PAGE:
As it seems there is with everything in the law, there are two exceptions. First, if the landlord is a mobile home park, then special rules apply. Please see my blog post on how a mobile home park eviction differs from a regular eviction. Here is a link to that post:
Second, if the landlord has accepted rent – even a partial payment – after the date of a violation, that gives the tenant a defense to an eviction, unless the landlord has certain "magic language" in the lease to the effect that the landlord does not waive the right to evict after accepting a partial payment. Here is the "magic language" from the statute:
the parties agree that partial payment of rent in arrears which is accepted by the landlord prior to issuance of the order granting restitution of the premises pursuant to section 504B.345 may be applied to the balance due and does not waive the landlord's action to recover possession of the premises for nonpayment of rent.
Minn. Stat. 504B.291, subd. 1(c).
Whenever I represent a landlord, the first thing I ask is what the landlord wants to have happen. Is the landlord okay with having the tenant pay up and stay, and if so – how much time will the landlord give the tenant to pay? Perhaps the landlord just wants the tenant to move out. If the eviction has been brought for no other reason then nonpayment of rent, then the tenant has the right to "pay and stay." In other words, if there is no other reason in the complaint to evict other than the nonpayment of rent, then the tenant has the right to stay in the apartment by paying the unpaid rent. The judge can give the tenant up to seven days to do so, especially if the tenant has young children or an obvious physical or mental disability.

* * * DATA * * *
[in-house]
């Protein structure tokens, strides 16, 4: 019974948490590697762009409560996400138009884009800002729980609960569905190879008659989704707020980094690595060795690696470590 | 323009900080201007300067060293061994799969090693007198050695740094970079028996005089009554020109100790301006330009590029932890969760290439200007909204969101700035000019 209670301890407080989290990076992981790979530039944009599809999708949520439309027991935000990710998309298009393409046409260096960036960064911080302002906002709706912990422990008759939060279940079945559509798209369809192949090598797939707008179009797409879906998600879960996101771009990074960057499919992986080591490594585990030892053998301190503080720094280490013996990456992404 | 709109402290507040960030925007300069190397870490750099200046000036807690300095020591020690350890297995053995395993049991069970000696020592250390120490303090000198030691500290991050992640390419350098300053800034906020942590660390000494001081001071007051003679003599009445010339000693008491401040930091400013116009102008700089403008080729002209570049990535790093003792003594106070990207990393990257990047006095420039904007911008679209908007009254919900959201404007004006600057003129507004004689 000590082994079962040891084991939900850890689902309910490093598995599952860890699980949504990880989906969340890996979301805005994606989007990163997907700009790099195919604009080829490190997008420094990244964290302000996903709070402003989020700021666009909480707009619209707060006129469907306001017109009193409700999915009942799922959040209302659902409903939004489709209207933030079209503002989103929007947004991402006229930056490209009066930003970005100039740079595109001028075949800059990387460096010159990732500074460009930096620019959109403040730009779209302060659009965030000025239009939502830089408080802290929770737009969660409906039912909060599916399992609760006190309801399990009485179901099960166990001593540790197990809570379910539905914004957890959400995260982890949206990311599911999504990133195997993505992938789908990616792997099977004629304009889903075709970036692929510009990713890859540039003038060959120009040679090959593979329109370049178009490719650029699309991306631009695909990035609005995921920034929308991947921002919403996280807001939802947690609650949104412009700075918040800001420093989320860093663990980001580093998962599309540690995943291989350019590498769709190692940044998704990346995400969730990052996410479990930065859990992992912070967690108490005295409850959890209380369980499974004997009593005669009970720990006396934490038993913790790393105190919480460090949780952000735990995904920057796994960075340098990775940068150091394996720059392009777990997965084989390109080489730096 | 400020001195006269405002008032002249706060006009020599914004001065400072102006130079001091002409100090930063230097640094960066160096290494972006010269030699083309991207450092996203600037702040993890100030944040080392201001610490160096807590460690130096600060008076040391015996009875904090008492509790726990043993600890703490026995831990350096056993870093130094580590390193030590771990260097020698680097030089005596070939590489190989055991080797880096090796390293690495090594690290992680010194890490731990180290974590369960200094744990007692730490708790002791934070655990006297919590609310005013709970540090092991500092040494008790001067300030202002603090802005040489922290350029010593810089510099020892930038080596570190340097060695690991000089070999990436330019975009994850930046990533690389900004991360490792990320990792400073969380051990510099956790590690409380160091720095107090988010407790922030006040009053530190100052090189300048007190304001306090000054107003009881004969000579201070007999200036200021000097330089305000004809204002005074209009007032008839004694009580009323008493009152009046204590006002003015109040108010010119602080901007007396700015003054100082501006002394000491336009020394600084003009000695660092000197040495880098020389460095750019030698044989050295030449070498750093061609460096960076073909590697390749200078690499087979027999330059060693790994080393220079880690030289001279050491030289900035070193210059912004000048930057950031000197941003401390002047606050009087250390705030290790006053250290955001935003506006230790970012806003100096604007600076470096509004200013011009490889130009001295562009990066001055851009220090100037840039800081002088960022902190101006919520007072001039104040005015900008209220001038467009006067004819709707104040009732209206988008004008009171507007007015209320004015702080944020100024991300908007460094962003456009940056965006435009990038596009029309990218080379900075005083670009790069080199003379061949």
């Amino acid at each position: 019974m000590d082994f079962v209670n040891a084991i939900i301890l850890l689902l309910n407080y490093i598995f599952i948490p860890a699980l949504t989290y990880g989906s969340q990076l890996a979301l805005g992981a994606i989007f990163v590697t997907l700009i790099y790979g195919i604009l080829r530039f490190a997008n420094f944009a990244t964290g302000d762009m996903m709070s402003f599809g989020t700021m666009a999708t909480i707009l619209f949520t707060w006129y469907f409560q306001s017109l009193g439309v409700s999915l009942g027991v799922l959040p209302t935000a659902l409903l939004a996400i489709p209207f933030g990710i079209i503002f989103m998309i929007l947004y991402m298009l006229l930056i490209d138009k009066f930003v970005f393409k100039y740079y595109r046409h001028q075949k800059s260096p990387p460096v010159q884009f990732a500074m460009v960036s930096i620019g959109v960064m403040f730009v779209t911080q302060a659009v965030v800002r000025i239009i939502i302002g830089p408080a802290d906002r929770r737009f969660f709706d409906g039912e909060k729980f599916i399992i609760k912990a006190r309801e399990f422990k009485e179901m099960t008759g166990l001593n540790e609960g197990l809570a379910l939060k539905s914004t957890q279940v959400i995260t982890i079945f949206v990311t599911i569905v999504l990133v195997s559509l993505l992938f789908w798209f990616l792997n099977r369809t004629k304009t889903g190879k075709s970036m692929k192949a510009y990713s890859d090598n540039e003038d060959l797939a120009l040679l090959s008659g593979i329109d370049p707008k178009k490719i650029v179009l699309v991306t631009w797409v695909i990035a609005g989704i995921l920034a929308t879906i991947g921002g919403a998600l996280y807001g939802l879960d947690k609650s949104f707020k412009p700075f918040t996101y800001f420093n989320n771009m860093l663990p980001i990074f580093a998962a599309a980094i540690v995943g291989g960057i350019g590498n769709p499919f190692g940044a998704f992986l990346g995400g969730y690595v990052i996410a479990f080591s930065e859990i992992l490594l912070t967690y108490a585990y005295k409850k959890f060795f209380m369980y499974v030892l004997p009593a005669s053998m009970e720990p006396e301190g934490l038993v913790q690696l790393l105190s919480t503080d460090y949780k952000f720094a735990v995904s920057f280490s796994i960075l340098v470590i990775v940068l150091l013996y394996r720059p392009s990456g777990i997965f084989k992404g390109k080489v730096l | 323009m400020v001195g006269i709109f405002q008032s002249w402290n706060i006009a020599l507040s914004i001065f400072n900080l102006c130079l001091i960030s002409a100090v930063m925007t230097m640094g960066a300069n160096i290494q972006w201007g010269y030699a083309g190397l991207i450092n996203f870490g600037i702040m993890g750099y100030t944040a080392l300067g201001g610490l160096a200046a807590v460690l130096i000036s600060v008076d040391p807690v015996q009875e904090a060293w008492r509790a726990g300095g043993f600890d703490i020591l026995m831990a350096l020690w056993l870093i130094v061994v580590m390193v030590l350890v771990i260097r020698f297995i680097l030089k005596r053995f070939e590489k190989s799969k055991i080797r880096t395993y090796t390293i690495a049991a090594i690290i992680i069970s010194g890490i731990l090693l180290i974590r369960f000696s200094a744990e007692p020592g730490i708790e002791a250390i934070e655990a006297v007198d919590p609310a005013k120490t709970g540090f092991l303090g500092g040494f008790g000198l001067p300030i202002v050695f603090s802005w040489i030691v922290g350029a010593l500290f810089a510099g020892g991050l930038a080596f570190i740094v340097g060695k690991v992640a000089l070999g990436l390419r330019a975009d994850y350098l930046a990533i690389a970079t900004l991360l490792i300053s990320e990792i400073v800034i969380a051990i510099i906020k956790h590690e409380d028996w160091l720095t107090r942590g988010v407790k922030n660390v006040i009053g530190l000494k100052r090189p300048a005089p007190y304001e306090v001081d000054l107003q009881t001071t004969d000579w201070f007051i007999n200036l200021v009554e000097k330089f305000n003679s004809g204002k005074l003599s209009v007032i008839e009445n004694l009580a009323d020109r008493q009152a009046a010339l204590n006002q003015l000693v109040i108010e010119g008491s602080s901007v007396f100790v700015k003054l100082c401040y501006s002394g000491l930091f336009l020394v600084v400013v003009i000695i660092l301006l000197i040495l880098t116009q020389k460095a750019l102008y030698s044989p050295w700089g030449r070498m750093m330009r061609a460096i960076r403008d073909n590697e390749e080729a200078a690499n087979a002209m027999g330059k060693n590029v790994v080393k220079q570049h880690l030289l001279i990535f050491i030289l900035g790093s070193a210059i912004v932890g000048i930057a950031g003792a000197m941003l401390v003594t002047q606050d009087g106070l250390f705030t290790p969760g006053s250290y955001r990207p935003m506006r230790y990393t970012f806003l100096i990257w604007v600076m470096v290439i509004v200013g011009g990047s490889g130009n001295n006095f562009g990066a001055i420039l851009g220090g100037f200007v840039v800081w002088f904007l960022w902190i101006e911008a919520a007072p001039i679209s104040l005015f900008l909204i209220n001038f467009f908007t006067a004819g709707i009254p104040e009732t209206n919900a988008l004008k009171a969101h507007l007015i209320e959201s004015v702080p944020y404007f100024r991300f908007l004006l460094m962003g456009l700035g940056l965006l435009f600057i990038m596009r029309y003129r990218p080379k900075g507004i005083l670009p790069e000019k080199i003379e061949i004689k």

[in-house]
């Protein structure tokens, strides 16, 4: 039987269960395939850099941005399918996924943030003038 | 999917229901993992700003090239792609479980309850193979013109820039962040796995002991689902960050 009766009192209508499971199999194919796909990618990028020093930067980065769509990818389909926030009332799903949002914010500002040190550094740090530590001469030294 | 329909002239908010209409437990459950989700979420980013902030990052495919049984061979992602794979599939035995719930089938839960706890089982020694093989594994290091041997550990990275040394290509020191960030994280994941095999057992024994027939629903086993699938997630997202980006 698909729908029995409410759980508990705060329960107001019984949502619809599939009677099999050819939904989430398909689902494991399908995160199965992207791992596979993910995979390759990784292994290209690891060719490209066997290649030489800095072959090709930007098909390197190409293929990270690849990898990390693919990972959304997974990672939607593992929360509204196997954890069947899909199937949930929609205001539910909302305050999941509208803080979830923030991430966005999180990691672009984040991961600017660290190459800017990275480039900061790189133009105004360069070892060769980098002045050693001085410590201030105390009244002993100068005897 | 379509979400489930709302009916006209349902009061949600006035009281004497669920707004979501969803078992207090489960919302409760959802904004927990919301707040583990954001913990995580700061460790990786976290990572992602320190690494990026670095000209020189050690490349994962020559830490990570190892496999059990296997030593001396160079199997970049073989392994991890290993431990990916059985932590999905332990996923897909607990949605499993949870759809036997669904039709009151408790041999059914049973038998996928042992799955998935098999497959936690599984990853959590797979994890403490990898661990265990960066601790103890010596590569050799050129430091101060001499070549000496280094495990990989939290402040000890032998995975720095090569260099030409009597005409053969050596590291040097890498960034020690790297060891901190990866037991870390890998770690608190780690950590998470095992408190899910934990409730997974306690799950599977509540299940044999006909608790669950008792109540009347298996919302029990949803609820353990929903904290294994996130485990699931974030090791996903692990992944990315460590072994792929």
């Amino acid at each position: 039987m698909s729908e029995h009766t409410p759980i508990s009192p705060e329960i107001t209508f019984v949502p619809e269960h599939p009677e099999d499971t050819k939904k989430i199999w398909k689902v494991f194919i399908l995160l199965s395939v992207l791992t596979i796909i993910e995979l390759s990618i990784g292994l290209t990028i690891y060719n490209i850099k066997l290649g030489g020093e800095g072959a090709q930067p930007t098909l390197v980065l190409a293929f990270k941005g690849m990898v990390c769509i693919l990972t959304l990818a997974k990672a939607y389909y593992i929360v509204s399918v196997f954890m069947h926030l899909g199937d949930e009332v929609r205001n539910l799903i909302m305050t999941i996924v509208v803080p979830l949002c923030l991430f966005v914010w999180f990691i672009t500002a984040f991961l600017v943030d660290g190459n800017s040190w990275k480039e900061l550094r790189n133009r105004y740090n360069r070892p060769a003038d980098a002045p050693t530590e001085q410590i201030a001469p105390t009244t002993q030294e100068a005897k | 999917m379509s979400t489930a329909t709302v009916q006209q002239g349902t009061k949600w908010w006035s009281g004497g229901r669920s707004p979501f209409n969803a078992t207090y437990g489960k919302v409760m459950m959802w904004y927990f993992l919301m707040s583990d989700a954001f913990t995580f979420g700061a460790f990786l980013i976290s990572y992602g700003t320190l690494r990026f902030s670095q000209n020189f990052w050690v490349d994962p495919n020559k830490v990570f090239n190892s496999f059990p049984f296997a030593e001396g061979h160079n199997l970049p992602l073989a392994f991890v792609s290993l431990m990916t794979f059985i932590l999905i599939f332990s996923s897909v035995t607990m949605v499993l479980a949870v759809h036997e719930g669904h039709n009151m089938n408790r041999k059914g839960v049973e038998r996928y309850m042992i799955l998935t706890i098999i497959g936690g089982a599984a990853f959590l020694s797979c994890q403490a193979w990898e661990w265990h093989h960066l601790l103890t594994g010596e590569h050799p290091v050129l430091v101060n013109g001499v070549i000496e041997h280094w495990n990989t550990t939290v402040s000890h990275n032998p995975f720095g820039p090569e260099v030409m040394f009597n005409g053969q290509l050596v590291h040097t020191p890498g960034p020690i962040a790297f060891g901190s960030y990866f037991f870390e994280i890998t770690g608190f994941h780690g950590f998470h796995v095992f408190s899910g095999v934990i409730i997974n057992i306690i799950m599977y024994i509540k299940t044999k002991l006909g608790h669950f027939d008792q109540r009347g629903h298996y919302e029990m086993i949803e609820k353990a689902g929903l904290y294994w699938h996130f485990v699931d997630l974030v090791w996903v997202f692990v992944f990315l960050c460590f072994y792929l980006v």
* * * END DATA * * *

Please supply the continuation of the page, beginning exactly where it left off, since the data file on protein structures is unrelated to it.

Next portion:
Once the landlord files an eviction, for whatever reason or reasons, the Court Administrator will schedule a hearing on that eviction within two weeks. The landlord is responsible for serving the tenant with notice of the eviction at lease seven days prior to the hearing and file proof of service with the Court Administrator.
At the hearing, one of four things can happen:
1. The tenant does not show up and the landlord wins by default;
2. The tenant shows up and the parties – the landlord and the tenant – are able to reach a settlement agreement. Most settlement agreements either involve the tenant paying a set amount of money according to a payment schedule or moving out by a certain date. If the tenant does not meet the requirements of the settlement agreement, then the landlord can get a writ of recovery – the order for the Sheriff to remove the tenant from the property;
3. The tenant shows up, but the parties are unable to reach a settlement agreement. In this case, if the tenant admits the allegations in the complaint, the judge will issue a writ, but can stay that writ for up to seven days; and
4. The tenant requests a trial. If the lease has been brought for unpaid rent alone, and there are no other allegations in the complaint other than unpaid rent, AND the tenant says that the reason they have not been paying rent is the condition of the premises, then the judge can require the tenant to deposit the amount of unpaid rent with the Court Administrator before getting a trial.
If the eviction has been brought for both unpaid rent and for some other reason, then the tenant does not have to pay rent into court to get a trial.
Every landlord – tenant situation is unique, and I recommend that landlords talk to an attorney experienced in evictions and landlord tenant law before taking action based on this blog post. To that end, I invite landlords to give me a call at 763-450-9494 to discuss their unique situation. The first thing I will ask you is what you want to have happen because, ultimately, the landlord is in control. I have represented many landlords, but typically do not represent tenants.
WARNING: The information contained in this blog post does not constitute legal advice and may not be applicable to your situation. Tim is licensed to practice law only in Minnesota, and the information contained in this blog post may not apply to jurisdictions outside of Minnesota. Further, reading this blog post does not create an attorney-client relationship between you and Baland Law Office, P.L.L.C. You should always discuss your situation with an attorney before taking any action based on what you may read in this blog. To that end, please call (763) 450-9494 to set up an appointment to discuss your situation.